Dad: *in fluent Mandarin* “Excuse me, sir. What makes you think my daughter and I can’t use them?”

(Cue the waitress and waiter looking in surprise at my father. The waiter glares at him incredulously before slowly placing the chopsticks back down on his plate, marching angrily around to my table and shoving them down onto mine as well, and storming off. The waitress is still standing there in shock, embarrassed.)

Waitress: *in Mandarin* “Apologies, sir.”

Dad: “It’s no problem.”

(She rushes off back towards the kitchen and my friends and I begin to eat the food that has been set out for us. We can still spot Waiter #2 glaring at us from the corner of the room, waiting for one of us to give in and ask for a fork. It’s beginning to get slightly unnerving, so I choose to ignore him. My friend is struggling with her chopsticks, as she has just transferred from America but appears Korean as her father is. Her father eventually calls the waiter over to ask for a fork.)

Waiter #2: *sneering proudly like he’s just won a bet* “Gladly, sir.”

(He grabs a fork and walks around the table to where I am sitting, thrusting the fork in front of me and snatching the chopsticks from my bowl.)

Waiter #2: “Here you go, madam.”

Me: *in Mandarin* “Oh, those aren’t for me. Those are for [Friend].” *I gesture to my friend who is shyly raising her hand on the other side of the table* “I don’t need them but—”

(The waiter walks away before I can finish my sentence. He takes the fork back and gives it to my friend, frowning.)

Me: “Excuse me, sir?”

Waiter #2: *exasperated* “Yes, madam?”

Me: “May I have another pair of chopsticks? You’re holding mine from the top.”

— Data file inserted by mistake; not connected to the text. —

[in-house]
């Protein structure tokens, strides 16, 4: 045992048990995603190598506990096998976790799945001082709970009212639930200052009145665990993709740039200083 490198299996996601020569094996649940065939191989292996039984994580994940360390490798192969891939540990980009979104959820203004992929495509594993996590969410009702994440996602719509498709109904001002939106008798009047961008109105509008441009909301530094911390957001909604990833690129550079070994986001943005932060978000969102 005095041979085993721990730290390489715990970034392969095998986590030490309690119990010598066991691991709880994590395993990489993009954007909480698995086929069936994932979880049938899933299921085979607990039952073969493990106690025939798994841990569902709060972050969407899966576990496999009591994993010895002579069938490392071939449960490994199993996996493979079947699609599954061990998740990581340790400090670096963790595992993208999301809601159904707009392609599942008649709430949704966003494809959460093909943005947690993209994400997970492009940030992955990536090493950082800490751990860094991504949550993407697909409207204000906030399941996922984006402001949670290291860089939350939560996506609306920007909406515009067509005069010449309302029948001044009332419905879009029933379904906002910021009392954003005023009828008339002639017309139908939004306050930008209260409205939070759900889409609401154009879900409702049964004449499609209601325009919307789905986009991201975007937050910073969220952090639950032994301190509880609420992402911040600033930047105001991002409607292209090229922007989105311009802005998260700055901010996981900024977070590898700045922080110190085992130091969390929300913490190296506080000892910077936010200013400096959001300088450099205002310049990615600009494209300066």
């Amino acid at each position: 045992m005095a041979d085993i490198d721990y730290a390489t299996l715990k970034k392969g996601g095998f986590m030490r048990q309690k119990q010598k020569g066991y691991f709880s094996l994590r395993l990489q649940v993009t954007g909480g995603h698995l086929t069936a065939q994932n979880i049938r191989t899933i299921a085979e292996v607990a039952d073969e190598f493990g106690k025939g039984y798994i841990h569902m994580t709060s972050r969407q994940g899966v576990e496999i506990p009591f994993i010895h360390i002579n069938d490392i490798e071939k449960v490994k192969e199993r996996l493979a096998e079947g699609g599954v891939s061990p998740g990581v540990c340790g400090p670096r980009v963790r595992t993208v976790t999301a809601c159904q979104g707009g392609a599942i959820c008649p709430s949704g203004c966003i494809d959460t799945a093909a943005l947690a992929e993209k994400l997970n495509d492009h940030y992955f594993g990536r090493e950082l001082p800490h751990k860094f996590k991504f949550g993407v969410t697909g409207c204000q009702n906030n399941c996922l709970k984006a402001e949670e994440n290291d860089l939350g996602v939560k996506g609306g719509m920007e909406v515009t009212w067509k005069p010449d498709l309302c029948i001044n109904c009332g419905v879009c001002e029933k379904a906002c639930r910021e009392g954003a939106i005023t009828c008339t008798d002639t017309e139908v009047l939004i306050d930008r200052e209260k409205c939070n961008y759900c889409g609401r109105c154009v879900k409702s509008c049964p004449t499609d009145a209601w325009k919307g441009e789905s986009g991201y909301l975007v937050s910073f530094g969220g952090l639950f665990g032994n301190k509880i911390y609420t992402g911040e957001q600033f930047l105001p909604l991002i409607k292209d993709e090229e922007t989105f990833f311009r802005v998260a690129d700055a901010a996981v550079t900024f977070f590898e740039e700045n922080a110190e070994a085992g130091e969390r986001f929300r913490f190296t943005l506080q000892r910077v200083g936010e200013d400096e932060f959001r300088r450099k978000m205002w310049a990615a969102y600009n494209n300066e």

(The waiter looks down and sure enough is still holding my used chopsticks in his hand. He glares at me a moment before exclaiming in Mandarin “You’re a tourist. Just use a fork like everyone else!” and then marching off towards the kitchen. He never returned with my chopsticks, so I ended up using my friend’s instead. I don’t know how long he had been working there, as I hadn’t been there before, but surely he must have seen a white person use chopsticks before. Needless to say, we haven’t been back since.)

Unintended Entendres

, , | Right | April 16, 2010

(I have just completed a firewall and Internet circuit install for an international customer. His English is far better than my Cantonese, but slang expressions didn’t always translate.)

Customer: “Thank you! You know, we were worried about having a female engineer, but now I see that they are better.”

Me: “Well, thank you, sir. I’m glad your Internet is up and running. We always try to do a good job.”

Customer: “You even cleaned the server room! Men never clean the server room. It looks very nice!”

Me: “…”

Customer: “I don’t think I have ever seen such a nice rack! Thank you!”